Viburnum is a genus of 150-175 species of shrubs and trees.  Most species are native to the temperate northern hemisphere, but some extend into South America and tropical regions.  Some species are called ↣ arrowwood.

🚧 In the future, we will add here identification paths for specific species of viburnum, probably starting with mapleleaf viburnum Viburnum acerifolium, arrowwood viburnum Viburnum dentatum, nannyberry Viburnum lentago, European highbush-cranberry Viburnum opulus, black-haw Viburnum prunifolium and American highbush-cranberry Viburnum trilobum.

Then we will probably add wild-raisin Viburnum cassinoides, mooseberry Viburnum edule, wayfaring tree Viburnum lantana, Japanese snowball Viburnum plicatum, downy arrowwood Viburnum rafinesquianum and Siebold's arrowwood Viburnum sieboldii.   Please let us know which species you would like to see here, using the 📧︎ contact button at the bottom of this page.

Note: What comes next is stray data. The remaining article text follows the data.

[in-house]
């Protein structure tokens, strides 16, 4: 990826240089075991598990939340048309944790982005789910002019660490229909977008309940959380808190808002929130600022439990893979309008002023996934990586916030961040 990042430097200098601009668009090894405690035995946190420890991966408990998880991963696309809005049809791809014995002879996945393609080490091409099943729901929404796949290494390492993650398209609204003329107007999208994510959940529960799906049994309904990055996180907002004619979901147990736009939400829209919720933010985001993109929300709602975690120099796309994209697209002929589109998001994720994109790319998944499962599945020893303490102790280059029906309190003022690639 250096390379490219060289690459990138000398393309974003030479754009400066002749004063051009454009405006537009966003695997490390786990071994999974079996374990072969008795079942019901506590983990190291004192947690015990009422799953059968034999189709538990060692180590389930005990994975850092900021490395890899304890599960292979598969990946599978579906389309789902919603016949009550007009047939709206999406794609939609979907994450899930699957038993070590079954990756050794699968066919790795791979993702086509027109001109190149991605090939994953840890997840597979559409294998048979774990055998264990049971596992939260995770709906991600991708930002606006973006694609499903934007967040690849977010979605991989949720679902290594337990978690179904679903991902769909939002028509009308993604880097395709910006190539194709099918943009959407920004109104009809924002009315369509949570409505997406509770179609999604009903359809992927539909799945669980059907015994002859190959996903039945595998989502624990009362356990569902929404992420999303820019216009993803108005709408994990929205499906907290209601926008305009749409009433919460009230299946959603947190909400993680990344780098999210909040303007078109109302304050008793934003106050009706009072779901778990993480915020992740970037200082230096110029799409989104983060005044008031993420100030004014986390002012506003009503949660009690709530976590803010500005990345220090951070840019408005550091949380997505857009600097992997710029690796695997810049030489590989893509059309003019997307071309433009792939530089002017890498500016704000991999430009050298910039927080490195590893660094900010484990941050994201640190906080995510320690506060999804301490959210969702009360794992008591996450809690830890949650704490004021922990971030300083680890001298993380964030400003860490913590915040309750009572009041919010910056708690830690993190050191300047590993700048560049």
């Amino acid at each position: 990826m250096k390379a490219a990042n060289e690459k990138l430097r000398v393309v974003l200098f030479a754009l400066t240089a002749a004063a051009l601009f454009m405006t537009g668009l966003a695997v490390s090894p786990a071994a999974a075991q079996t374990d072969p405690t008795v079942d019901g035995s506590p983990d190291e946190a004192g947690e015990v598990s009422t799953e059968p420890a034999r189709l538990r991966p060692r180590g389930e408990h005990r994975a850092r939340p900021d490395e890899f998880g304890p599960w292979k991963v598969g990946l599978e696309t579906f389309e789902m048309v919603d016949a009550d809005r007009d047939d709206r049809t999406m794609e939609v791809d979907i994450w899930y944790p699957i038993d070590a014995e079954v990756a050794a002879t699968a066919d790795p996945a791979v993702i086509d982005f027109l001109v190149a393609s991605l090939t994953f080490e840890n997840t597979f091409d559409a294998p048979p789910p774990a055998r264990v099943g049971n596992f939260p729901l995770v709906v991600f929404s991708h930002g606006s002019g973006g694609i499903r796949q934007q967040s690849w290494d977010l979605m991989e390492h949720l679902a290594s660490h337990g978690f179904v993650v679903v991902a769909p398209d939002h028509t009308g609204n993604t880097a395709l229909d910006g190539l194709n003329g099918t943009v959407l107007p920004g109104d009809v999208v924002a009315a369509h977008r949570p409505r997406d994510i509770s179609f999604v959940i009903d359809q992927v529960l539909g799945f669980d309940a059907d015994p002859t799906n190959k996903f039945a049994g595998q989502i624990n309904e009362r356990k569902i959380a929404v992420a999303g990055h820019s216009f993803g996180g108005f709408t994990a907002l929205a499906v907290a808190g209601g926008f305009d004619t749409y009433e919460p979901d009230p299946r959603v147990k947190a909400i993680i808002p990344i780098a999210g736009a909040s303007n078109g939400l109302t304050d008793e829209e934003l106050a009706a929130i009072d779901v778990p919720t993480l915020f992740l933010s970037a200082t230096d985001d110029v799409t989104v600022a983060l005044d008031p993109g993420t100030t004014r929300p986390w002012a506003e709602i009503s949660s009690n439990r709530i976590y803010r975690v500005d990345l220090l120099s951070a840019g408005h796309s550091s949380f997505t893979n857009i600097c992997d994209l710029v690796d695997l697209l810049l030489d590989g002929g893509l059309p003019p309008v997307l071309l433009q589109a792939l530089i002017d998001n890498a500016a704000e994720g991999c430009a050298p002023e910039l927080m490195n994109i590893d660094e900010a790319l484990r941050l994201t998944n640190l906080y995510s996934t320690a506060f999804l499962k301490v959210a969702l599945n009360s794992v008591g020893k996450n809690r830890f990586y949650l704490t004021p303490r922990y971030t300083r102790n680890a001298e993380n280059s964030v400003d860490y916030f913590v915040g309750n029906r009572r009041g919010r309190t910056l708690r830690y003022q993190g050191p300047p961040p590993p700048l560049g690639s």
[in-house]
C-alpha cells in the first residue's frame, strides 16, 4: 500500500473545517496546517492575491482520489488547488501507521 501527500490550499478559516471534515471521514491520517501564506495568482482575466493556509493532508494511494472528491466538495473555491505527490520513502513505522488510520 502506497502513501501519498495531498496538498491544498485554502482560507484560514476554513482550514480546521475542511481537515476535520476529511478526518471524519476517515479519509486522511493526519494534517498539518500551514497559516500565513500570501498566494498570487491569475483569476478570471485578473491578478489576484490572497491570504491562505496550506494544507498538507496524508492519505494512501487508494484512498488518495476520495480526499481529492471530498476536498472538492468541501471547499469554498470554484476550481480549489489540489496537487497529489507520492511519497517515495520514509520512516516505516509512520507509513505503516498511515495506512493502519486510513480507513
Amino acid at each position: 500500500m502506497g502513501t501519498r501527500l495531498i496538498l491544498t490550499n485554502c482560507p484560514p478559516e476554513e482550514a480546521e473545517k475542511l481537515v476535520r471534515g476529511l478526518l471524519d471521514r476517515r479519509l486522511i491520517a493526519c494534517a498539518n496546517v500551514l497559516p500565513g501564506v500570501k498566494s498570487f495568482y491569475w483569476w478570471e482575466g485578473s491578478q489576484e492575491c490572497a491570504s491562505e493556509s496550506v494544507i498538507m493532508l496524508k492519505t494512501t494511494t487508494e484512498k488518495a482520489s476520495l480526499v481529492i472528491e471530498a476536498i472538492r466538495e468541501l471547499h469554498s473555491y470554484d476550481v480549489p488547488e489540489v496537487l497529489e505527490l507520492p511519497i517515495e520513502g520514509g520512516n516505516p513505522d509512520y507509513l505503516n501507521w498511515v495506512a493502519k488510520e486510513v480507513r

Uses by native peoples
(Ethnobotany database)
Host to caterpillars of 102 species
of butterflies and moths, in some areas.

Ötzi the Iceman carried ⇶ arrow shafts made of wayfaring tree Viburnum lantana and Cornelian-cherry dogwood Cornus mas ,[1] and a ♐︎ bow and axe-handle made of European yew Taxus baccata. [2]

In areas of high populations of deer family Cervidae, landscapers may need to protect young trees with deer-exclosure plant cages (.pdf).


[1] South Tyrol Museum of Archaeology > Equipment section "Birch-bark containers" retrieved 2017-02-10 by EP.

[2] South Tyrol Museum of Archaeology > Equipment sections "Longbow, arrows and quiver" and "Copper axe" retrieved 2017-02-10 by EP.

Learn more about viburnum genus Viburnum (Viburnum spp.)

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